How does this scenario make you feel? Imagine that you go to your favorite shopping mall quite often, and unbeknownst to you, Mr. Snooper, the owner, is watching you the entire time you wander around. You don’t realize it, but it seems that every time you go, you wear your favorite red shirt, so Mr. Snooper knows it’s you. He has cameras everywhere, and he tracks your every move. Mr. Snooper collects information about all your shopping habits and shares it with any of the tenants in his mall that will pay for it. When you buy a book about gluten-free cooking, the grocery store makes sure to put all their similar products in direct site for you to see. The perfume pedlar that sprays you as you walk by makes a point to say their product is cruelty free (making an assumption that anyone interested in gluten-free cooking would care about such a thing). All the while you shop at this mall, every thing is “pushed” to you for what the seller thinks you might like.
Now the Secret National Agency (SNA) also has approached Mr. Snooper and asked for access to everything he has on you. Even if he doesn’t turn it over, the SNA has ways of sneaking into his video archives, notes, and other storage so they can get the information anyway if they really wanted to. So after you buy a pressure cooker for the upcoming family dinner, a book on bombs for your nephew who is writing a paper on the evolution of warfare for school, a package of ball bearings for your Pachinko machine (a type of Japanese pinball game), and a copy of the Quran for your niece studying world religions, the SNA comes crashing through your door!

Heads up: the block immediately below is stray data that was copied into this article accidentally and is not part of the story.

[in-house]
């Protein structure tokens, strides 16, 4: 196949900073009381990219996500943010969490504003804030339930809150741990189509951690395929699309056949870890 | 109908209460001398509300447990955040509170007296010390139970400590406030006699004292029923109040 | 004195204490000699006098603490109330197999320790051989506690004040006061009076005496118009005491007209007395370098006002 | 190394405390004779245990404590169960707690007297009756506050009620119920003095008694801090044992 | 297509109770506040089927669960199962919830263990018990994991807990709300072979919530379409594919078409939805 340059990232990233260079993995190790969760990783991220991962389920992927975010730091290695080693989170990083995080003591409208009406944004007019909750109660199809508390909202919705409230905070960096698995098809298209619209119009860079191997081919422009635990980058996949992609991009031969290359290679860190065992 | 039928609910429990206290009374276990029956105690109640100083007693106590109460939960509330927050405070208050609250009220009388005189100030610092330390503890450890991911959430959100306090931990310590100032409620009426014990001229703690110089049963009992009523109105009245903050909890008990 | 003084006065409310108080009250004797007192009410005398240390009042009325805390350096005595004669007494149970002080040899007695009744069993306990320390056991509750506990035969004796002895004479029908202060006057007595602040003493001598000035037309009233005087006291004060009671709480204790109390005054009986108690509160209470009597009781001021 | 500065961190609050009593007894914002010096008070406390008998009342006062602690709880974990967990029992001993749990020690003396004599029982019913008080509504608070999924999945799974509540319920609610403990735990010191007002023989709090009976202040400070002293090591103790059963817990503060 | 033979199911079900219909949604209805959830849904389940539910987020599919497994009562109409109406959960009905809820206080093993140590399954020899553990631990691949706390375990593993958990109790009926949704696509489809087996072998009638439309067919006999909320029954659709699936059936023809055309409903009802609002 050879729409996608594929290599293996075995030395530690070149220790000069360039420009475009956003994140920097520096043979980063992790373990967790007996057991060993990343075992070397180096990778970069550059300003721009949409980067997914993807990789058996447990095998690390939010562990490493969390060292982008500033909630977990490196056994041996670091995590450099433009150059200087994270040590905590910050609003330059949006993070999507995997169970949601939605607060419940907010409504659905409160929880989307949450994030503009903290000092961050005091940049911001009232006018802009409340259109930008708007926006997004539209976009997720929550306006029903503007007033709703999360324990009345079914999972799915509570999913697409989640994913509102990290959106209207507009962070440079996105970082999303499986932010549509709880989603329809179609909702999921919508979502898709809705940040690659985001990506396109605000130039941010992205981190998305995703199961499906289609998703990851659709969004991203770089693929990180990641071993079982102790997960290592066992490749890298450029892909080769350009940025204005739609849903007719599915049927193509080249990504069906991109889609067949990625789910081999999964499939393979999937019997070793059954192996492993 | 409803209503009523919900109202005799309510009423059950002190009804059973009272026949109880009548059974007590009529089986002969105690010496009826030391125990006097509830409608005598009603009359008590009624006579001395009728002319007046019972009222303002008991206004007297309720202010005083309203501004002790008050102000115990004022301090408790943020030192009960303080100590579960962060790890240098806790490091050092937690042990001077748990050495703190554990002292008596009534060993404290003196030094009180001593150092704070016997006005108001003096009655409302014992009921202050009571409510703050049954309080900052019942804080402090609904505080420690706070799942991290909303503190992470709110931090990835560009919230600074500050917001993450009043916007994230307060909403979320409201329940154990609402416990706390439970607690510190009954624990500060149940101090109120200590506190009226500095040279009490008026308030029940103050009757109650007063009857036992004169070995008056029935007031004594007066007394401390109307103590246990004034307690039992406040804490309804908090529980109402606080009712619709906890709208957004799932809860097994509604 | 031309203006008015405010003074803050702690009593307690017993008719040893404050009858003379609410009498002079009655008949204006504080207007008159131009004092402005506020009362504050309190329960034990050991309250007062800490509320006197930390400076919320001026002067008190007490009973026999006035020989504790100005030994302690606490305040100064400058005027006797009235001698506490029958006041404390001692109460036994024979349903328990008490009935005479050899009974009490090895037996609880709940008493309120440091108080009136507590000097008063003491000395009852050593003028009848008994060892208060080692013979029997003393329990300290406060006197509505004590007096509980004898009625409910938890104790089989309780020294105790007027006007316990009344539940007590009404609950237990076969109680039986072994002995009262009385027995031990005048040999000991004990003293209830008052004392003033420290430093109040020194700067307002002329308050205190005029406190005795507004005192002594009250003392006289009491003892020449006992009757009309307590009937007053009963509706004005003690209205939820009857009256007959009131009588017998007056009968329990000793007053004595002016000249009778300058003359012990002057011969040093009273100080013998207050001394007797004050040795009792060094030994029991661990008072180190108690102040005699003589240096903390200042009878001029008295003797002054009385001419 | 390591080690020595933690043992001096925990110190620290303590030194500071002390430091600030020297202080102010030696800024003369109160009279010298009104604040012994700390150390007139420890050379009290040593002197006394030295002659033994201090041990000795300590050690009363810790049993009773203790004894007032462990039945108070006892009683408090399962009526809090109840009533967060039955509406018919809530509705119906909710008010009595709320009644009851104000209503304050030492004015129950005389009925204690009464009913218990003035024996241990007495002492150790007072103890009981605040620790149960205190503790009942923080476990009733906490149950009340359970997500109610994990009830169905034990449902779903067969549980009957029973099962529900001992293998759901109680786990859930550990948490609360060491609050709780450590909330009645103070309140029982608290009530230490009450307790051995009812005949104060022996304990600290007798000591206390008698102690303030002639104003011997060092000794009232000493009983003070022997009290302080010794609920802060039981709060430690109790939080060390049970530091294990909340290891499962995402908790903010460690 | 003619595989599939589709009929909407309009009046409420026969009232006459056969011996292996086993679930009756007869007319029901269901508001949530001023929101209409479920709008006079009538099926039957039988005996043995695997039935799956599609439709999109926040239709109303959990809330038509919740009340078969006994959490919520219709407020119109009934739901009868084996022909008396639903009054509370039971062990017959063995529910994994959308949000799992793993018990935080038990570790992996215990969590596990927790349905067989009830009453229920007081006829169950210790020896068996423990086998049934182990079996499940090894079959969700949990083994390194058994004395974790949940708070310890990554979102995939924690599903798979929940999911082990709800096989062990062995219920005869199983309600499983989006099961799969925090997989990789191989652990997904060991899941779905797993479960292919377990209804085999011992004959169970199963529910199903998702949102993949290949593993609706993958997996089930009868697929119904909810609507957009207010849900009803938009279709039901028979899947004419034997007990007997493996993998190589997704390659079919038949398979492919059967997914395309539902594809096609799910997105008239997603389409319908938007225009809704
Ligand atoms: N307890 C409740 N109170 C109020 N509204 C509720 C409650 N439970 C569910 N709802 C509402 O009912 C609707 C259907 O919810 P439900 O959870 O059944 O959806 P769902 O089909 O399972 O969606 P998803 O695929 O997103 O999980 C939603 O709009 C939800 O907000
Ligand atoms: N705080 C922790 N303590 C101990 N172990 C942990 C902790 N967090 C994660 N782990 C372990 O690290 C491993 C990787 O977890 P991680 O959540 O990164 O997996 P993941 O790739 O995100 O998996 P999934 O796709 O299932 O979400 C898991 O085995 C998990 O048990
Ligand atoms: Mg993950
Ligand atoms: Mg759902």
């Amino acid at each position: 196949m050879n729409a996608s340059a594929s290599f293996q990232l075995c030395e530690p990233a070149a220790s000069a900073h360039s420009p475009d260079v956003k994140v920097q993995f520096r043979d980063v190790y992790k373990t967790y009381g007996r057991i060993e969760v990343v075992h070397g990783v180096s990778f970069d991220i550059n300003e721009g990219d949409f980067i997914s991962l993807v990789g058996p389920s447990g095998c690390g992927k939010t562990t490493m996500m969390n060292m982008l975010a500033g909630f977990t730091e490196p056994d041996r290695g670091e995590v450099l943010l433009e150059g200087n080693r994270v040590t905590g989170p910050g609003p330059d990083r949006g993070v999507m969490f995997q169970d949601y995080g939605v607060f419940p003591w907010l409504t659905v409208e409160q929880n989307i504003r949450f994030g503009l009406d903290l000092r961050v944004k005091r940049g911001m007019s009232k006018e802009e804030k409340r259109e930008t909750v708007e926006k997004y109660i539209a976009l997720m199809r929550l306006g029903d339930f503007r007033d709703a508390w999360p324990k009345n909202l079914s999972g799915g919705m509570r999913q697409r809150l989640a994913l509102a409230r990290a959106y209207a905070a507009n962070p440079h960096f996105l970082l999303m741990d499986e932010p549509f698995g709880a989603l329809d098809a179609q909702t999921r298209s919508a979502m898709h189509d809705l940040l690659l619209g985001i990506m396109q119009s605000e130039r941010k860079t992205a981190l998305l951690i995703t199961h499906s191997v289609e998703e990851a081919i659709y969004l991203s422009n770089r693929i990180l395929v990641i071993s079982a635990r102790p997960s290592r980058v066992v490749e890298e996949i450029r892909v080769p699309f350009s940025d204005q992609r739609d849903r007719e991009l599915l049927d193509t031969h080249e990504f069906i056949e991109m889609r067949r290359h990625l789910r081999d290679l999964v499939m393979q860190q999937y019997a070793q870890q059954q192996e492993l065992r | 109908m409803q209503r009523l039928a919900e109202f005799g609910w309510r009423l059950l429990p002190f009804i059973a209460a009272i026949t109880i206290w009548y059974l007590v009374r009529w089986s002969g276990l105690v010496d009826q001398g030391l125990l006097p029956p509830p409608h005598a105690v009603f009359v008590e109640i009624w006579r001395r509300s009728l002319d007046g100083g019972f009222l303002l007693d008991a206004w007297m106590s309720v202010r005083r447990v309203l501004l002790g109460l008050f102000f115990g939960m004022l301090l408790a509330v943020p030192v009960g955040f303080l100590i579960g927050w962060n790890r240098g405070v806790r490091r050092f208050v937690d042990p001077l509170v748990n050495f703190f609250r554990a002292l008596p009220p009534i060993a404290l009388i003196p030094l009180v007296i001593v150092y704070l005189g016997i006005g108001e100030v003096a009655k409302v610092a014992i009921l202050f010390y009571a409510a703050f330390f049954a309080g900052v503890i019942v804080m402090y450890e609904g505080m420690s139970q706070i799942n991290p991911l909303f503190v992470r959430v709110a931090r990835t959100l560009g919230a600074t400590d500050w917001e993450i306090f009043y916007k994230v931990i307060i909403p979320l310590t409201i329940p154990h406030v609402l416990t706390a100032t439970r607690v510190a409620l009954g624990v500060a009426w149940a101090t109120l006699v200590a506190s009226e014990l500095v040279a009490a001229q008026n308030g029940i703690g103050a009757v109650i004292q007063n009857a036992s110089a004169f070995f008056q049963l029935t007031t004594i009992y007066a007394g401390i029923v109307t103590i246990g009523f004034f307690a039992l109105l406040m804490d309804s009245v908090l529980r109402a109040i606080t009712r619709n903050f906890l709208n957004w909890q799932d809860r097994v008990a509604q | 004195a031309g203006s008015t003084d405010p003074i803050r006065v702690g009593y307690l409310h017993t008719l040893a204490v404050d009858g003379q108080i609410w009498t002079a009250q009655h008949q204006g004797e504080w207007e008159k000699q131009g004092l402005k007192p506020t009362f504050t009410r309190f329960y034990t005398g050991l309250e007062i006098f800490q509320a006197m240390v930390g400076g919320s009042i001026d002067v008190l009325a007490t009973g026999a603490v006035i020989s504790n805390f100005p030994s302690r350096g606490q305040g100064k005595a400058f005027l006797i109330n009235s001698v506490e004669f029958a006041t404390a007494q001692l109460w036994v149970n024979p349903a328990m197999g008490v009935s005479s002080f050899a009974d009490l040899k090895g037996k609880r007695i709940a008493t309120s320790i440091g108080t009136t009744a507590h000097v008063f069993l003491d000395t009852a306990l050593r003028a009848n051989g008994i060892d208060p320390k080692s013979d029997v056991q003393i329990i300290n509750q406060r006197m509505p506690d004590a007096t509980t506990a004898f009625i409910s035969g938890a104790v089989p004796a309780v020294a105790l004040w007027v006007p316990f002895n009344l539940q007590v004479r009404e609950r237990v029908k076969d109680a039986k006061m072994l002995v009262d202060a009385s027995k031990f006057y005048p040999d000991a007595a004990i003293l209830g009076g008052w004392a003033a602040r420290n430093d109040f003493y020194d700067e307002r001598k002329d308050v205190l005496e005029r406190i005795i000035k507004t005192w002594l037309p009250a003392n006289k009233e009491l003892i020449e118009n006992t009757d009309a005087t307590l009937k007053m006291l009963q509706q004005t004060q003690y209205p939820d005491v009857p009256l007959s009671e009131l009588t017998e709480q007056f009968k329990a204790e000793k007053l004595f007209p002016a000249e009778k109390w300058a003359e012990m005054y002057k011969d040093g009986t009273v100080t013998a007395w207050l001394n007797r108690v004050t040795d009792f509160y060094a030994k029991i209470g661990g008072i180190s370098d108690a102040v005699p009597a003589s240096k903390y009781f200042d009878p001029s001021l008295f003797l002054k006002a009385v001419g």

Reading the first paragraph, you know that goes on every day as you surf the Internet, and given the news of late revealing programs the government has undertaken in the past, the second paragraph doesn’t seem too far fetched. So if either of those scenarios make you feel that your privacy is somewhat violated, just what exactly can you do? In the class “Maintaining Electronic Privacy in the Modern Age,” (10/1/15) methods will be taught on how to change your “red shirt” and other tracking tricks that the Mr. Snoopers of the world use, as well as how to conduct legitimate personal and/or professional business without having to worry about buying a new door for when the SNA comes knocking. You’ll learn about how your lack of privacy is actually creating a “bubble” for your world, artificially hiding things from you that others don’t believe you want to see. You’ll explore other problems created by a growing lack of privacy in the electronic era we live in. This sister class to “Safe Computing in the Unsafe Age of Hackers,” (9/24/15) instructed by Chris Murphy, a certified computer security professional, will supply tools and techniques to assist in maintaining the privacy many expect. Until then, be sure to wave to Mr. Snooper.